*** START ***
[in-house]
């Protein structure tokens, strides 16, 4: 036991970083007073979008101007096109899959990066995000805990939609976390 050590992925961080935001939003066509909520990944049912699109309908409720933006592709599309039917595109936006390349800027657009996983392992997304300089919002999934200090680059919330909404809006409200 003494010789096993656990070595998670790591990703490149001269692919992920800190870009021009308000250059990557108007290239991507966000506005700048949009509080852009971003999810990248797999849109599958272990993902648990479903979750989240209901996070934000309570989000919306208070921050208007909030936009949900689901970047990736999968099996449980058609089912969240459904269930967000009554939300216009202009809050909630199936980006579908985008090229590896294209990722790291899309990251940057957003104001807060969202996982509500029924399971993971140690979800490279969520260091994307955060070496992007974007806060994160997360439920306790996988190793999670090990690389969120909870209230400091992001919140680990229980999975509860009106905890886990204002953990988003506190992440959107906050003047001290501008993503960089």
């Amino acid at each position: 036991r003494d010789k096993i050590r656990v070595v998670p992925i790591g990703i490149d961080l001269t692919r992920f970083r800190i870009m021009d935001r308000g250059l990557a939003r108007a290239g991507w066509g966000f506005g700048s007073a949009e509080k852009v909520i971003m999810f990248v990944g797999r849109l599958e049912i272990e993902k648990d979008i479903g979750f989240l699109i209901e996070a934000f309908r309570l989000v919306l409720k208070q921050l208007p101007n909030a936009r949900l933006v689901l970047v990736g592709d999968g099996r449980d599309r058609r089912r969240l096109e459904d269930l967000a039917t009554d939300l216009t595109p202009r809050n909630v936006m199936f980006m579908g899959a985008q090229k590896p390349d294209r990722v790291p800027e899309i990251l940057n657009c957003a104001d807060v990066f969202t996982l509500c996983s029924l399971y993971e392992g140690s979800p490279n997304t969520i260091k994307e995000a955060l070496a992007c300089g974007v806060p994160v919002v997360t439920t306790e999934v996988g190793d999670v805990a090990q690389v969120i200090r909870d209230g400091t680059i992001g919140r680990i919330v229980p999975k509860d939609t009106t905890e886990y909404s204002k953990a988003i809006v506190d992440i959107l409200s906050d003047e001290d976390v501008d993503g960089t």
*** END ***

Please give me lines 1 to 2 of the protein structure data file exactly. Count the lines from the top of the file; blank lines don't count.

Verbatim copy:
[in-house]
């Protein structure tokens, strides 16, 4: 036991970083007073979008101007096109899959990066995000805990939609976390 050590992925961080935001939003066509909520990944049912699109309908409720933006592709599309039917595109936006390349800027657009996983392992997304300089919002999934200090680059919330909404809006409200 003494010789096993656990070595998670790591990703490149001269692919992920800190870009021009308000250059990557108007290239991507966000506005700048949009509080852009971003999810990248797999849109599958272990993902648990479903979750989240209901996070934000309570989000919306208070921050208007909030936009949900689901970047990736999968099996449980058609089912969240459904269930967000009554939300216009202009809050909630199936980006579908985008090229590896294209990722790291899309990251940057957003104001807060969202996982509500029924399971993971140690979800490279969520260091994307955060070496992007974007806060994160997360439920306790996988190793999670090990690389969120909870209230400091992001919140680990229980999975509860009106905890886990204002953990988003506190992440959107906050003047001290501008993503960089």